IB FX View

ISM contraction creates dollar chaos

Wednesday September 30, 2009

A mid-morning report showing an unexpected reversion to economic contraction in the Chicago-area had the same impact on currency values today as the butterfly that flapped its wings in the Amazonian jungle. An earlier report showing a larger slowdown in the pace of GDP contraction had boosted the dollar and highlighted the appeal of higher-yield plays around the world. Chaos theory struck forex town as investors were thrown off the currency market rollercoaster before the dollar’s decline regained traction.


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The Chicago-area ISM index of factory activity was supposed to register an above-50 and so expansionary reading for September after a 50 reading last time around. However, the data failed to confirm expansion plans of manufacturers and slipped back into the contraction zone, reading 46.1. The dollar gained from $1.4625 ahead of the report to $1.4575 immediately after before resuming its daily slip. The dollar pared losses against the Canadian and Aussie dollars after the report. It’s probably fair to say that this shock-report inflicted significant damage to several investors who were clearly left short of dollars and had to scramble to cover damaging losses.

Earlier in the day confirmation that the U.S. second quarter GDP report had suffered less of a contraction than thought earlier, served to warm investor appetite to a broader recovery around the world. The dollar had eased on the session as the third quarter comes to a close today and currently the dollar is set to weaken versus 14 of 16 major trading partners.

The 0.7% shrinkage in the economy on the quarter compares to earlier government flash estimates of minus 1% and means the economy shrank by 6.4% over one year ago. The boost to consumption via government auto and housing programs is clear in the data and the critical issue going forward is whether the economy is ready to stand alone without government plans. Hence the chaotic reaction to today’s ISM number.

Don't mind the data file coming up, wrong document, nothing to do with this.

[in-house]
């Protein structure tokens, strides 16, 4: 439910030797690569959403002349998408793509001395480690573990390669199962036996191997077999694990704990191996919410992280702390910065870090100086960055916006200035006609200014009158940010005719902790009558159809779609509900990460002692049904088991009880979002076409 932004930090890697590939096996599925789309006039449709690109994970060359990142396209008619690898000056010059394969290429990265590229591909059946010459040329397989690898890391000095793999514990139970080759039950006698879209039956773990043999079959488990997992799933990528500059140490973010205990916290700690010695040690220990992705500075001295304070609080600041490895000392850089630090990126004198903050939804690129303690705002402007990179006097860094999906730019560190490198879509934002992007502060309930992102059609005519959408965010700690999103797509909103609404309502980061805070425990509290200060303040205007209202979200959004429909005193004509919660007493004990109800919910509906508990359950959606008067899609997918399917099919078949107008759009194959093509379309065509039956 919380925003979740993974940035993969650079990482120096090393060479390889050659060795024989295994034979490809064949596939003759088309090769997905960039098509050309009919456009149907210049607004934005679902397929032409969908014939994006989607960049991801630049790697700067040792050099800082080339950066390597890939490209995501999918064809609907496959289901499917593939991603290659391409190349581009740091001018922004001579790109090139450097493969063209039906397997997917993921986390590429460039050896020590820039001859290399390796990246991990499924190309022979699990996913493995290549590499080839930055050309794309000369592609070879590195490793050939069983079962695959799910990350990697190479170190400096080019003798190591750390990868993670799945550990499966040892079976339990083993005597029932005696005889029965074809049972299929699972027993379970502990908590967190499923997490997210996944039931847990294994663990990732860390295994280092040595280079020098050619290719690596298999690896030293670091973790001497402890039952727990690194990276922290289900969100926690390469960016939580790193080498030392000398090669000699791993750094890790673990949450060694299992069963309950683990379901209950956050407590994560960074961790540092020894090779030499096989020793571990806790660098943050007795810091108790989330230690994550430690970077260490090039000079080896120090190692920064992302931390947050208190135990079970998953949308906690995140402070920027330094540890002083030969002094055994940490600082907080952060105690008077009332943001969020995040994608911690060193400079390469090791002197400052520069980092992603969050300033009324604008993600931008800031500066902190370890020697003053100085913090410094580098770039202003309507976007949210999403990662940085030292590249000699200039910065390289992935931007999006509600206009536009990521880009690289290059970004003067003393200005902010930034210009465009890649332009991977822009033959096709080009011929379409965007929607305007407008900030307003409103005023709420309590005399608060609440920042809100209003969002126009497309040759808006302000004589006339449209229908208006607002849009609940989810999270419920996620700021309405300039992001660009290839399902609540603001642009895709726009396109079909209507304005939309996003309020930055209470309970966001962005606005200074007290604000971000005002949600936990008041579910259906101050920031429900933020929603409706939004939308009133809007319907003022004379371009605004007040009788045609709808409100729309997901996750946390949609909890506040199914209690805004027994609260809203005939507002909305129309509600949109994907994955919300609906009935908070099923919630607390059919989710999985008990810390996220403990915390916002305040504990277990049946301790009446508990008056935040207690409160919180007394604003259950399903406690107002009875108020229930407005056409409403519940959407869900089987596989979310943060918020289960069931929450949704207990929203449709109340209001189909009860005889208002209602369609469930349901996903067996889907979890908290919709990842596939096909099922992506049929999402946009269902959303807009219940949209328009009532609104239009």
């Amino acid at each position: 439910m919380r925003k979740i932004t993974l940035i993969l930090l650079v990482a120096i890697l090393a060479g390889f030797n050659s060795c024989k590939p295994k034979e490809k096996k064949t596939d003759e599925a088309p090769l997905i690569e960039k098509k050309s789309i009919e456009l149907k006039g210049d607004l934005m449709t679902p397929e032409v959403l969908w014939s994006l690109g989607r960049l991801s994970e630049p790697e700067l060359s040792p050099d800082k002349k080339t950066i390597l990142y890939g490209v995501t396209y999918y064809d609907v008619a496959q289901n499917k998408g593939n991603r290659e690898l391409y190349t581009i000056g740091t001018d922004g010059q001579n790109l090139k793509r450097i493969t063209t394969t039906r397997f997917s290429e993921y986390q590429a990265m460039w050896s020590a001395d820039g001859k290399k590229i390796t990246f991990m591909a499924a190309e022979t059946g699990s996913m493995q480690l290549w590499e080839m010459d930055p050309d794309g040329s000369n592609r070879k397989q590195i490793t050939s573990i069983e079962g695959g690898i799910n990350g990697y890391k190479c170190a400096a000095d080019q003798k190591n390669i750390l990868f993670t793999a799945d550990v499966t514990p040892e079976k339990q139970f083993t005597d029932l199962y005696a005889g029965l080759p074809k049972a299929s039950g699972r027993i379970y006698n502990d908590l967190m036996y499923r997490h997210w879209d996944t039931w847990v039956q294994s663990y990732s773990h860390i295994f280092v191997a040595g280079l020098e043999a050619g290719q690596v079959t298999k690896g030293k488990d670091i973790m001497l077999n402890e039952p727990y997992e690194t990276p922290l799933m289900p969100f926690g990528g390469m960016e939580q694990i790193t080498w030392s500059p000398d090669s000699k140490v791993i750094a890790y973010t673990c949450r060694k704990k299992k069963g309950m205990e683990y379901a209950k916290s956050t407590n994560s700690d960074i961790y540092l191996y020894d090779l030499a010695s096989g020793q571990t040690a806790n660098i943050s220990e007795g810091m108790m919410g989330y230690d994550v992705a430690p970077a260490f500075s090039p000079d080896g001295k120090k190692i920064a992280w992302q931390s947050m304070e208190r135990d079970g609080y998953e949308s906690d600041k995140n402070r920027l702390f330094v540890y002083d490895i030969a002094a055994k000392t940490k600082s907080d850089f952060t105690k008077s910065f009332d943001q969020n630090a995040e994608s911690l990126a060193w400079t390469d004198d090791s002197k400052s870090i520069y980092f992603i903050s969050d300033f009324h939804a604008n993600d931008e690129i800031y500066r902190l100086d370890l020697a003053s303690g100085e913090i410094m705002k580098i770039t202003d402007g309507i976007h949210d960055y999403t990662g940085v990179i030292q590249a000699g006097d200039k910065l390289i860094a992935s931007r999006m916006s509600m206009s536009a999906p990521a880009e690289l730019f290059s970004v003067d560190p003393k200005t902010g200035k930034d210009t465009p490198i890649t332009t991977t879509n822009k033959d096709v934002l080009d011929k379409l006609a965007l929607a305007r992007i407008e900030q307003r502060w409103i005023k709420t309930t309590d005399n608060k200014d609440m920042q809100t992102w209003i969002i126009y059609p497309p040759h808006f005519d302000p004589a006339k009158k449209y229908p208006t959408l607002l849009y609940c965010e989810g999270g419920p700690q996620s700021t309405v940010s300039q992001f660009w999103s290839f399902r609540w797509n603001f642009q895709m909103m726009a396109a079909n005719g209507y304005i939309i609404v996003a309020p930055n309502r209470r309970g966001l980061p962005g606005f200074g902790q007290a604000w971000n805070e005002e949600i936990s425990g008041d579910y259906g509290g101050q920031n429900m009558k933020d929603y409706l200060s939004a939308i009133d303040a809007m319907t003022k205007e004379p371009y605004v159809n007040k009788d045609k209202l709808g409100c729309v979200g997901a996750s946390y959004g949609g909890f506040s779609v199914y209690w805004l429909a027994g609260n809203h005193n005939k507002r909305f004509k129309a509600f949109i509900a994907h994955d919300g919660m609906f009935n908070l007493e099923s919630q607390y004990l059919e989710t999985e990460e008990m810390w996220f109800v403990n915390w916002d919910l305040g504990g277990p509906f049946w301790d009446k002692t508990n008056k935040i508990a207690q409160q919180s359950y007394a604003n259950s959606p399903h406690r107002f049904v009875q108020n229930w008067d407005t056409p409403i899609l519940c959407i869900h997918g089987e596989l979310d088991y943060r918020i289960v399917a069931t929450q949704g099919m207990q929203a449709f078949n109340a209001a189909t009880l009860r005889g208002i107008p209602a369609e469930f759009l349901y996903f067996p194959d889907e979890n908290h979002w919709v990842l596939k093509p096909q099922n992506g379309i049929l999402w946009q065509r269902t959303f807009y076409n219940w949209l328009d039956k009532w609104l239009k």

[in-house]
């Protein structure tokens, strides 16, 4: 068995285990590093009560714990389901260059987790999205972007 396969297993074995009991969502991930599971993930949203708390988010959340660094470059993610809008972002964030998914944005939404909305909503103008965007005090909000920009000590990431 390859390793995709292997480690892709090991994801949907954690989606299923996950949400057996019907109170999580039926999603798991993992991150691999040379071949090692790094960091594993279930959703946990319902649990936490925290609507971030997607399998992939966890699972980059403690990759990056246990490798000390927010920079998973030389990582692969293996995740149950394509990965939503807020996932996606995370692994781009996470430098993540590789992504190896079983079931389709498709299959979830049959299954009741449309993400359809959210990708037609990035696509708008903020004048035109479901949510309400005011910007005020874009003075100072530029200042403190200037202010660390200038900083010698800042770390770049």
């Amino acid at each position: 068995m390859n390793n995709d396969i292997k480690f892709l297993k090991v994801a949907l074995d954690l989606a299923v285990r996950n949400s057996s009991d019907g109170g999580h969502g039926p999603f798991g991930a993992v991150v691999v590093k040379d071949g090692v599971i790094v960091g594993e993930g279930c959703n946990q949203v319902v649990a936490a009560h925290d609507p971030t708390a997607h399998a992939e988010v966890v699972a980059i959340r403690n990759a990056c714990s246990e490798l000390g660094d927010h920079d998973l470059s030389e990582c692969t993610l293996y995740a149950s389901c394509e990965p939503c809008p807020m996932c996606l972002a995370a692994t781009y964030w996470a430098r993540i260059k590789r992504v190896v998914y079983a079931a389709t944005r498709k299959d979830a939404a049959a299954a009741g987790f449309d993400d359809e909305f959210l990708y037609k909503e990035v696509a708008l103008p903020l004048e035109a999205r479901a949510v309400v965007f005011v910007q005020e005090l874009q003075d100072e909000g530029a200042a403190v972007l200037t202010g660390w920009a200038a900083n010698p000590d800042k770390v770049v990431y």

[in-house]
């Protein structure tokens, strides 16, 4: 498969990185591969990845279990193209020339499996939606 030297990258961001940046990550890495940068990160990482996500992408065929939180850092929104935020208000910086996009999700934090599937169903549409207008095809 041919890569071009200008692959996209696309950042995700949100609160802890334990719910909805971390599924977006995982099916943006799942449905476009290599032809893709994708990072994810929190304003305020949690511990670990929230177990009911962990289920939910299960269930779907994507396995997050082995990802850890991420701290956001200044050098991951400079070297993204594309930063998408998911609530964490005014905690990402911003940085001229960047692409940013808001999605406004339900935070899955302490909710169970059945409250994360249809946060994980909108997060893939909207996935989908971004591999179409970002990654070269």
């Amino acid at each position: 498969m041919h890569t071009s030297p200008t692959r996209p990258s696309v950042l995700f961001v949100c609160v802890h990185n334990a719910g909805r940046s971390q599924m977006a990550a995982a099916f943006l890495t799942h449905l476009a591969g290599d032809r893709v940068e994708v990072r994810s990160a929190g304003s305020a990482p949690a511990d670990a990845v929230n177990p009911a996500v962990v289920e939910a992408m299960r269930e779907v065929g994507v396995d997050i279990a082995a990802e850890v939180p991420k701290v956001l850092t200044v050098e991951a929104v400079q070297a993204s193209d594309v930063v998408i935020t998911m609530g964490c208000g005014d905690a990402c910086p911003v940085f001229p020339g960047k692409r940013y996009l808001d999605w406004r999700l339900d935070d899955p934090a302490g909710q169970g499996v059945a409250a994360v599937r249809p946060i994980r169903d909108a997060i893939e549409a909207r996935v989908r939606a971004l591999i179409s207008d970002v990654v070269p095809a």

Within the data there were encouraging signs as business investment spending fell at half the reported pace of the first estimate, while government spending running at the highest pace in seven years has some way to run before it stops impacting consumption.

Still the rally for stock prices of the third quarter came to another critical juncture after the ISM reading. Currently losses of around 1% are apparent for the main indices eroding some of the 26% quarterly gains for financial share prices and 22% for industrial companies.

Other external influences conspired to weigh upon the dollar this morning.

The euro was firmer after an auction of 12-month money resulted in allocation of about €75 billion at a 1% rate. The size of bids tendered was about half what some analysts had predicted. The result adds to evidence that the state of credit markets has indeed eased and shows that confidence in a recovery and lesser counterparty risk means fewer banks find the need to show up at the auction and ask the central bank for a loan. On balance the event today means that very, very gradually the need for stimulus is diminishing and prompts thoughts of when monetary policy can be tightened. This weighed on the dollar earlier today.

The pound continues to see its fortunes revived. Today’s GfK NOP index of sentiment saw its largest leap in 14 years and lifted the balance to minus 16. The pound is currently off its $1.6120 intraday peak and stands at $1.5971.

As we noted in earlier commentary, the Aussie dollar’s interest rate outlook makes it an appealing play to investors. Another layer of positive news emerged today with a 0.9% gain in August retail sales compared to an expectation of 0.5%. The prior month’s reading was negative. Investors continue to line the streets waiting to buy the Aussie’s dip and currently the unit stands at 88.06 cents against the dollar making it close to its best level since August 2008.

The Canadian dollar seemed to advance on a sharper gain in an index of raw materials last month. A simultaneous flat reading of monthly GDP failed to dent the appeal of the commodity-linked unit. Earlier gains for the price of crude oil, which was up 1.9% and gold, which was 1% firmer, helped lift investor appetite. One Canadian dollar purchases 93.17 U.S. cents this morning.

As for today’s news on the Japanese yen, Mr. Fujii is on record as stating that the government has no intention of raising the yen’s movement (read strength) at a forthcoming G7 meeting. In their infinite wisdom, traders took his comments as a green light to buy the yen, which is currently trading at ¥98.58 per dollar. Against the euro the yen also advanced to ¥131 and ¥143.19 against the pound.


Andrew Wilkinson                                                                    

Senior Market Analyst                                                               ibanalyst@interactivebrokers.com       


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